Aebleskiver (Danish Pancake Balls)

Lately, I’ve become incredibly interested in foreign breakfasts. It’s fun to take a peek into a morning meal the way another culture might experience it, and my goodness there are so many amazing foods to try.

Aebleskiver (Danish Pancake Balls)

I originally discovered aebleskiver at a cultural food festival in downtown Tucson called Tucson Meet Yourself. An eclectic mix of pop-up stands featuring foods from around the world, cultural demonstrations, performances, sounds, excitement and people, this October festival is something I look forward to every year.

During my very first time attending, I came across the “Danish Foods” booth and saw people walking away with trays of these glorious little dough balls, drizzled in jam and powdered sugar. I came to find that they were called “aebleskiver,” known also as Danish pancake balls and I fell in love from the moment I tried them. A lightly fried, crispy texture on the outside and a fluffy doughy center, they taste similar to, well, pancakes but slightly more airy. They’re typically enjoyed with a bit of jam and icing sugar, but they have been known to be paired with chocolate sauce, coulis, butter and maple syrup–really anything you can think of works.

Aebleskiver (Danish Pancake Balls)

Originally in Denmark these little morsels were cooked with a slice of apple in the center. The word “aebleskiver” actually translates to “apple slices”, but that tradition isn’t as commonly upheld anymore, although it sounds positively delicious.

To make Danish pancake balls, you’ll need an aebleskiver pan, which you can easily find online or in specialty cooking stores.

Aebleskiver (Danish Pancake Balls)

So let’s get to the recipe. It’s a bit messy, but they are so fun to make.

Aebleskiver (Danish Pancake Balls)

2 cups all-purpose flour

1/2 tsp baking soda

1/4 tsp salt

1/2 tsp pure vanilla extract

1 3/4 cups buttermilk

2 tbs sugar

3 eggs (yolks and whites separated)

7 tbs butter

Melt the butter in a small dish and set it aside to cool. Put the egg whites and one tbs of the sugar in a medium-sized bowl and beat with a hand-mixer until the egg whites stiffen. Set aside.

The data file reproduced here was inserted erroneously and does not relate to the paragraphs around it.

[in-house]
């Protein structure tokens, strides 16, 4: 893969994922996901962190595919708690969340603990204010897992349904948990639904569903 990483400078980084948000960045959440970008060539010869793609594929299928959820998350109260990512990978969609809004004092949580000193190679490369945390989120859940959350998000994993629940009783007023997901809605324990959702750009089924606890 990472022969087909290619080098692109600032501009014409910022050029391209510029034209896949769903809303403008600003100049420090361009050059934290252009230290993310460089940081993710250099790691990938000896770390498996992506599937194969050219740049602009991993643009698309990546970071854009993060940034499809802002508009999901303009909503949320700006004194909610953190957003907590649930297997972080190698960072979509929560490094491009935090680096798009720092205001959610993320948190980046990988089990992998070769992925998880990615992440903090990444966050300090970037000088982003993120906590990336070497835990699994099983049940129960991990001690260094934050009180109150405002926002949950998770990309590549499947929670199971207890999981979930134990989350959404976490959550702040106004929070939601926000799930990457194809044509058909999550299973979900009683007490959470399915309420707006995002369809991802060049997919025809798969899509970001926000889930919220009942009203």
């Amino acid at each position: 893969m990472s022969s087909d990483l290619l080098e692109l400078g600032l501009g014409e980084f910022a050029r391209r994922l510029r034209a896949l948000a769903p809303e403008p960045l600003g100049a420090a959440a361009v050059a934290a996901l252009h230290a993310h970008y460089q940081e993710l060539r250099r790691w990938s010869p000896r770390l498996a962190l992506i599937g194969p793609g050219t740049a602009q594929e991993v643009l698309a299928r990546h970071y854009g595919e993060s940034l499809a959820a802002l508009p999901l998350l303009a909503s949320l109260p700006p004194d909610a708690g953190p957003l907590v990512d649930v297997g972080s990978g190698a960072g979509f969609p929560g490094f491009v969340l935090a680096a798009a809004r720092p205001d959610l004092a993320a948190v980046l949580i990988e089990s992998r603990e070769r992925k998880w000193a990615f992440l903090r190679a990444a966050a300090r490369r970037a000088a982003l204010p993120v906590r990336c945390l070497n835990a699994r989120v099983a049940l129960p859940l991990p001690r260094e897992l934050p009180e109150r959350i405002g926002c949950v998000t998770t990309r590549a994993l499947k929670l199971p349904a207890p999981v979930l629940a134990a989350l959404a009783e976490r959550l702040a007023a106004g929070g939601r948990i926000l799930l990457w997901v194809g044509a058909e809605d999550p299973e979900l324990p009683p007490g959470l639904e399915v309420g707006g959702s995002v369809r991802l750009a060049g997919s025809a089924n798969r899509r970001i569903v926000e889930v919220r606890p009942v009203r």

In a separate bowl, combine the yolks, flour, salt, baking soda and remaining tbs of sugar. Next, with the hand-mixer on low, gradually mix in the buttermilk until the batter is smooth. Slowly add the butter to the mixture.

Then, gently fold the egg whites into the batter. The egg whites will make the batter feel bubbly and almost spongey–this gives the aebleskiver their fluffy texture.

To cook them, set your aebleskiver pan on the stove at medium heat and prepare each hole with about a tsp of vegetable or olive oil (butter unfortunately will burn too quickly).

Aebleskiver (Danish Pancake Balls)

Now, here comes the tricky (but super fun) part. Pour a tbs of batter into each hole and wait about 1-2 min or until the sides start to brown. You’ll want something to be able to flip the balls over to check them–some people use crocheting hooks or forks. I used a kabob stick. Once it looks golden brown and crispy, similar to the way a pancake looks when it’s ready to flip, turn it 90º onto its side. Some of the batter will pour out to the side. Add about another half a tbs, and then flip it over completely to the other side. Adding that extra amount of batter allows them to form into balls instead of just puffy discs.

Aebleskiver (Danish Pancake Balls)

When both sides look thoroughly cooked and crisp, set them aside in a dish and add a bit of jam and fruit, chocolate chips, icing sugar, applesauce–whatever your heart desires ❤

Aebleskiver (Danish Pancake Balls)

Aebleskiver (Danish Pancake Balls)

20 thoughts on “Aebleskiver (Danish Pancake Balls)

  1. No, No, NOOOO, I am so trying not to buy more things for the kitchen. (Ok, it is not that I do not use them, it is just that I am running out of space) But now I NEEEEED a pancake pan. I will admit I have been craving one for a while, but looking at your pics……. 🙂

    Liked by 1 person

  2. Hi – nice to see the recipe! These are only eaten around Christmas time though, during December, and not usually for breakfast, more of an afternoon thing. You can buy frozen ones in Denmark but I bet yours are 100 times better!


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